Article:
In light of the "chill-out" trend of the 1990s, major labels released many albums of slow, meditative pieces to appeal to listeners who wanted relaxing or reflective background music. Deutsche Grammophon's vaults are full of exceptional recordings of classical orchestral music, and the performances by Herbert von Karajan and the Berlin Philharmonic are prominent in the label's catalog. The slow selections on Karajan: Adagio are in most cases drawn from larger compositions, though these movements are frequently anthologized as if they were free-standing works. Indeed, many have come to think of the Adagietto from Gustav Mahler's Symphony No. 5 as a separate piece in its own right, largely because of its evocative use in the film Death in Venice. Furthermore, the famous Canon by Johann Pachelbel is seldom played with its original companion piece, the Gigue in D major, let alone in its original version for three violins and continuo; it most often appears in an arrangement for strings.
The equally majestic follow-up to one of the most successful box sets in recent memory: After KARAJAN 1960s here comes KARAJAN 1970s. Between 1970 and 1979, Herbert von Karajan recorded the incredible amount of 82 CDs worth of orchestral and choral music for DG This was the period that saw Karajan delve deeply into important repertoire that he never really tackled before or after – from Vivaldi to Mahler, to Berg, Schoenberg and Webern as well as Orff. Not to forget Christmas Concertos, National Anthems, and Prussian Marches.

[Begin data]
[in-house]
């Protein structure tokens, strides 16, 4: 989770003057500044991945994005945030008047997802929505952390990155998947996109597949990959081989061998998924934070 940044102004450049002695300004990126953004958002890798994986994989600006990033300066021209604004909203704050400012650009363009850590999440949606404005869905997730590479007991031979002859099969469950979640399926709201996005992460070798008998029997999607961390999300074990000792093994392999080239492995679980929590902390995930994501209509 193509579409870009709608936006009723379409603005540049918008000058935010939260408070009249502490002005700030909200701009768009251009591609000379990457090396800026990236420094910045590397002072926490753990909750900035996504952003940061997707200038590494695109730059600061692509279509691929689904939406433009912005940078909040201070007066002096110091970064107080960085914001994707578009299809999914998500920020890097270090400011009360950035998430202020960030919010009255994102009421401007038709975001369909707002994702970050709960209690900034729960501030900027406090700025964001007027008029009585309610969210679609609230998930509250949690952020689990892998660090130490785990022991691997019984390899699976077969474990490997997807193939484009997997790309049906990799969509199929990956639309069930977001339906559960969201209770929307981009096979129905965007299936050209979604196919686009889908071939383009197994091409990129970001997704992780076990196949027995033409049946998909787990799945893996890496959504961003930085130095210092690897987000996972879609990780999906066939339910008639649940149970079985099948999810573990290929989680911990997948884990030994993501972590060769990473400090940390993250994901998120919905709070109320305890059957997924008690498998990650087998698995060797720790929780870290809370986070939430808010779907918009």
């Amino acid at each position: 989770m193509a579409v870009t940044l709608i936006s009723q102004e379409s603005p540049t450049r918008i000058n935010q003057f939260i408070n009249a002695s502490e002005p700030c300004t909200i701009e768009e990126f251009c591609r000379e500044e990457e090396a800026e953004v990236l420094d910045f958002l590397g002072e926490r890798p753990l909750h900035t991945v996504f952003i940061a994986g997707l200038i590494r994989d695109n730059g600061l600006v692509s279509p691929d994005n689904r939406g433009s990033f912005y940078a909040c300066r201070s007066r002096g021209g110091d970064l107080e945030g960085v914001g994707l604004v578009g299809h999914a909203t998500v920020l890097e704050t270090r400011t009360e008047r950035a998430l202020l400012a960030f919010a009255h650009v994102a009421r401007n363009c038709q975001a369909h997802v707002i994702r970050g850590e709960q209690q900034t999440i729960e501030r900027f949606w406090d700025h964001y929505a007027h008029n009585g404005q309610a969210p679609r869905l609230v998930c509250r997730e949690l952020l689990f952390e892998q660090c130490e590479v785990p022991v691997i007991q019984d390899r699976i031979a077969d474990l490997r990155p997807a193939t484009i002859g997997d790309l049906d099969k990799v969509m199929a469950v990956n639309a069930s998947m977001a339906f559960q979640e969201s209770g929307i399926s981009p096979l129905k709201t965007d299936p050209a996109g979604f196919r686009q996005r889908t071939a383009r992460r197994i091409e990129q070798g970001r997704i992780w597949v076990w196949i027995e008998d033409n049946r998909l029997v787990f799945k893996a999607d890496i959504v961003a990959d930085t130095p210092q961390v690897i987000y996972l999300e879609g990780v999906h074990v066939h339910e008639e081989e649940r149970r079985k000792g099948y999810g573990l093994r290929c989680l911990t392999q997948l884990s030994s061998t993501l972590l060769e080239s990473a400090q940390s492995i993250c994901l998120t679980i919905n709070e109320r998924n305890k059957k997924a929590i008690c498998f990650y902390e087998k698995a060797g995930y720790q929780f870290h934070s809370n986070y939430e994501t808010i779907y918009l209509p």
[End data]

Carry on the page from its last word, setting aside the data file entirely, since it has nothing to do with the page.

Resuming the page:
Karajan’s Deutsche Grammophon complete recordings is recorded on chronological order. From the “Magic Flute” overture of the 1938 recording used as first recording to the recording of the last in 1989, and the Symphony No.7 of Bruckner. There is no selling separately. It becomes ordering limited production.
To celebrate what would have been Herbert von Karajan's 100th birthday on April 5, 2008, EMI has gathered together all of the conductor's recordings for the label in two super-budget boxed sets. Volume 1 weighs in at an imposing 88 discs and focuses on orchestral repertoire (the second volume consists of vocal and operatic works). The first nine discs encompass Karajan's EMI Vienna Philharmonic sessions…